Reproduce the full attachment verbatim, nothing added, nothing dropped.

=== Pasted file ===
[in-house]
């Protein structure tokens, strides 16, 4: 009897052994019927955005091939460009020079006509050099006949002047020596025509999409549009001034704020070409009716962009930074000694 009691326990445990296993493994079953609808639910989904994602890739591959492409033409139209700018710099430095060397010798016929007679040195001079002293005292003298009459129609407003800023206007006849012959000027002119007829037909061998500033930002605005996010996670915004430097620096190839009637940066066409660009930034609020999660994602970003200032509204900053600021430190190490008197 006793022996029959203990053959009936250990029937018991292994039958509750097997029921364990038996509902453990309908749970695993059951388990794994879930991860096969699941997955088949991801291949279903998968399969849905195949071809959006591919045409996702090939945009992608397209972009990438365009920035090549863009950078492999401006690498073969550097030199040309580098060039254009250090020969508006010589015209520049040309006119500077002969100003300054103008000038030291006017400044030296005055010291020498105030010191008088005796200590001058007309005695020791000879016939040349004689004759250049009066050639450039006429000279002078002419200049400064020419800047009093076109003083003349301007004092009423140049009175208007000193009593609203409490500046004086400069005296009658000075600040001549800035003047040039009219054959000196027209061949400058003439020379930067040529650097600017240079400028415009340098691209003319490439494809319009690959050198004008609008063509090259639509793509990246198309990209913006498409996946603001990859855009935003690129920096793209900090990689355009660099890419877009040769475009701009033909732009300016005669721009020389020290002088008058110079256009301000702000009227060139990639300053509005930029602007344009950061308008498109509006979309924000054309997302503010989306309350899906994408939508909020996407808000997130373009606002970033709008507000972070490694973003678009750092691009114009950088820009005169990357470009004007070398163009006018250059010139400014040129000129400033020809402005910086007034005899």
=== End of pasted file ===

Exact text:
[in-house]
């Protein structure tokens, strides 16, 4: 009897052994019927955005091939460009020079006509050099006949002047020596025509999409549009001034704020070409009716962009930074000694 009691326990445990296993493994079953609808639910989904994602890739591959492409033409139209700018710099430095060397010798016929007679040195001079002293005292003298009459129609407003800023206007006849012959000027002119007829037909061998500033930002605005996010996670915004430097620096190839009637940066066409660009930034609020999660994602970003200032509204900053600021430190190490008197 006793022996029959203990053959009936250990029937018991292994039958509750097997029921364990038996509902453990309908749970695993059951388990794994879930991860096969699941997955088949991801291949279903998968399969849905195949071809959006591919045409996702090939945009992608397209972009990438365009920035090549863009950078492999401006690498073969550097030199040309580098060039254009250090020969508006010589015209520049040309006119500077002969100003300054103008000038030291006017400044030296005055010291020498105030010191008088005796200590001058007309005695020791000879016939040349004689004759250049009066050639450039006429000279002078002419200049400064020419800047009093076109003083003349301007004092009423140049009175208007000193009593609203409490500046004086400069005296009658000075600040001549800035003047040039009219054959000196027209061949400058003439020379930067040529650097600017240079400028415009340098691209003319490439494809319009690959050198004008609008063509090259639509793509990246198309990209913006498409996946603001990859855009935003690129920096793209900090990689355009660099890419877009040769475009701009033909732009300016005669721009020389020290002088008058110079256009301000702000009227060139990639300053509005930029602007344009950061308008498109509006979309924000054309997302503010989306309350899906994408939508909020996407808000997130373009606002970033709008507000972070490694973003678009750092691009114009950088820009005169990357470009004007070398163009006018250059010139400014040129000129400033020809402005910086007034005899």